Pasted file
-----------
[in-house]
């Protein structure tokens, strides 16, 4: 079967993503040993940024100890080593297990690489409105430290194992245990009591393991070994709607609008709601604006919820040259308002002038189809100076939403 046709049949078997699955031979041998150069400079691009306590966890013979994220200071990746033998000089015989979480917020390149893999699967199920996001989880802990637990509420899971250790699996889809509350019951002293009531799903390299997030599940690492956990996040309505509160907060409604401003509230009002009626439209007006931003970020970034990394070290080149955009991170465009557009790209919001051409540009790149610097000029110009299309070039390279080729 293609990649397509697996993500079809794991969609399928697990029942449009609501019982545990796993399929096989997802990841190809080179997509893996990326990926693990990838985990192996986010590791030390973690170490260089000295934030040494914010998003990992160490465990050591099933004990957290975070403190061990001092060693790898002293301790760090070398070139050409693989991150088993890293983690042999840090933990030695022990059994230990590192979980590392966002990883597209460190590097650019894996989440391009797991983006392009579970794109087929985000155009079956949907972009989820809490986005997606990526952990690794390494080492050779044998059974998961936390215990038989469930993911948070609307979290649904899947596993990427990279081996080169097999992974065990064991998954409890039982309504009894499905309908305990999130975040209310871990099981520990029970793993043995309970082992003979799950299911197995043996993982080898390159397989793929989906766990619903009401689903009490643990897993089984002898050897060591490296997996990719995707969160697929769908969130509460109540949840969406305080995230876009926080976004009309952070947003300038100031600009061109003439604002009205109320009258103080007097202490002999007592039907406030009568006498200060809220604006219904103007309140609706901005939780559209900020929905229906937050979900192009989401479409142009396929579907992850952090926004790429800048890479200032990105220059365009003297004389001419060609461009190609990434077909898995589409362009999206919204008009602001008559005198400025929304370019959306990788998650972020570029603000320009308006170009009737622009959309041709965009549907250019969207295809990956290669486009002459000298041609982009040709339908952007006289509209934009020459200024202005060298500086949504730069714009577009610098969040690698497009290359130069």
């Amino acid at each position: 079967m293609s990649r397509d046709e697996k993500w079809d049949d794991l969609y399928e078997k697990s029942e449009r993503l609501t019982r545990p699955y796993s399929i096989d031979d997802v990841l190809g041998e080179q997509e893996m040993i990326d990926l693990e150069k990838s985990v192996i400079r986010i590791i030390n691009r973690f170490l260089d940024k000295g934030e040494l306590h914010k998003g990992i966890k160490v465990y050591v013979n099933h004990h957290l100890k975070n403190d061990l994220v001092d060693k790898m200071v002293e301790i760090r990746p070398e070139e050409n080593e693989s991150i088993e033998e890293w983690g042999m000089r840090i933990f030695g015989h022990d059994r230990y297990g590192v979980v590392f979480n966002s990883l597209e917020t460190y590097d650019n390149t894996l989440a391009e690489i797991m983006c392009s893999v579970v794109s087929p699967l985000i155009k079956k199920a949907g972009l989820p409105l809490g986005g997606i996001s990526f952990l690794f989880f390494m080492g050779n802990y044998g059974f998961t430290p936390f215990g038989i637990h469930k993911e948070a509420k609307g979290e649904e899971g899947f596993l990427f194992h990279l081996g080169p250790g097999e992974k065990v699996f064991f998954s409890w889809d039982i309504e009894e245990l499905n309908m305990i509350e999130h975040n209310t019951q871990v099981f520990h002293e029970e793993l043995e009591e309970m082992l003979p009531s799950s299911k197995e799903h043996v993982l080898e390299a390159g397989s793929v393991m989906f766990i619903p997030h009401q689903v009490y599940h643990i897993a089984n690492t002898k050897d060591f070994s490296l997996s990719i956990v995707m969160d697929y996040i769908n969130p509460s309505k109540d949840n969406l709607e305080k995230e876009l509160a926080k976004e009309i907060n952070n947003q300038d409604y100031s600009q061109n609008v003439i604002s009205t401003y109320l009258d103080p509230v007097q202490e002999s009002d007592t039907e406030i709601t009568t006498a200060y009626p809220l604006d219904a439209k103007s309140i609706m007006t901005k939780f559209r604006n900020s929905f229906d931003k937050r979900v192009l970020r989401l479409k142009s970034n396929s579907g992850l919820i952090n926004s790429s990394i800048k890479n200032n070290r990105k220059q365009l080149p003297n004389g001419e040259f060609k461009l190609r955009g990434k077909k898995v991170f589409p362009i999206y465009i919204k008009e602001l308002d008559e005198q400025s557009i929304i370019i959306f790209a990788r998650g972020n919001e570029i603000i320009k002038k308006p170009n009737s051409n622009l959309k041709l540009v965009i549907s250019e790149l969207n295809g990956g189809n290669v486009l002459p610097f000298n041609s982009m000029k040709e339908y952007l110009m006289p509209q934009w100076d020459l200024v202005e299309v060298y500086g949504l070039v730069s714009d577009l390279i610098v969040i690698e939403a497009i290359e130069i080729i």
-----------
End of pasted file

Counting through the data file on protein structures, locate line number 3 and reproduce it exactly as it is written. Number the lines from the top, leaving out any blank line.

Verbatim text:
């Amino acid at each position: 079967m293609s990649r397509d046709e697996k993500w079809d049949d794991l969609y399928e078997k697990s029942e449009r993503l609501t019982r545990p699955y796993s399929i096989d031979d997802v990841l190809g041998e080179q997509e893996m040993i990326d990926l693990e150069k990838s985990v192996i400079r986010i590791i030390n691009r973690f170490l260089d940024k000295g934030e040494l306590h914010k998003g990992i966890k160490v465990y050591v013979n099933h004990h957290l100890k975070n403190d061990l994220v001092d060693k790898m200071v002293e301790i760090r990746p070398e070139e050409n080593e693989s991150i088993e033998e890293w983690g042999m000089r840090i933990f030695g015989h022990d059994r230990y297990g590192v979980v590392f979480n966002s990883l597209e917020t460190y590097d650019n390149t894996l989440a391009e690489i797991m983006c392009s893999v579970v794109s087929p699967l985000i155009k079956k199920a949907g972009l989820p409105l809490g986005g997606i996001s990526f952990l690794f989880f390494m080492g050779n802990y044998g059974f998961t430290p936390f215990g038989i637990h469930k993911e948070a509420k609307g979290e649904e899971g899947f596993l990427f194992h990279l081996g080169p250790g097999e992974k065990v699996f064991f998954s409890w889809d039982i309504e009894e245990l499905n309908m305990i509350e999130h975040n209310t019951q871990v099981f520990h002293e029970e793993l043995e009591e309970m082992l003979p009531s799950s299911k197995e799903h043996v993982l080898e390299a390159g397989s793929v393991m989906f766990i619903p997030h009401q689903v009490y599940h643990i897993a089984n690492t002898k050897d060591f070994s490296l997996s990719i956990v995707m969160d697929y996040i769908n969130p509460s309505k109540d949840n969406l709607e305080k995230e876009l509160a926080k976004e009309i907060n952070n947003q300038d409604y100031s600009q061109n609008v003439i604002s009205t401003y109320l009258d103080p509230v007097q202490e002999s009002d007592t039907e406030i709601t009568t006498a200060y009626p809220l604006d219904a439209k103007s309140i609706m007006t901005k939780f559209r604006n900020s929905f229906d931003k937050r979900v192009l970020r989401l479409k142009s970034n396929s579907g992850l919820i952090n926004s790429s990394i800048k890479n200032n070290r990105k220059q365009l080149p003297n004389g001419e040259f060609k461009l190609r955009g990434k077909k898995v991170f589409p362009i999206y465009i919204k008009e602001l308002d008559e005198q400025s557009i929304i370019i959306f790209a990788r998650g972020n919001e570029i603000i320009k002038k308006p170009n009737s051409n622009l959309k041709l540009v965009i549907s250019e790149l969207n295809g990956g189809n290669v486009l002459p610097f000298n041609s982009m000029k040709e339908y952007l110009m006289p509209q934009w100076d020459l200024v202005e299309v060298y500086g949504l070039v730069s714009d577009l390279i610098v969040i690698e939403a497009i290359e130069i080729i």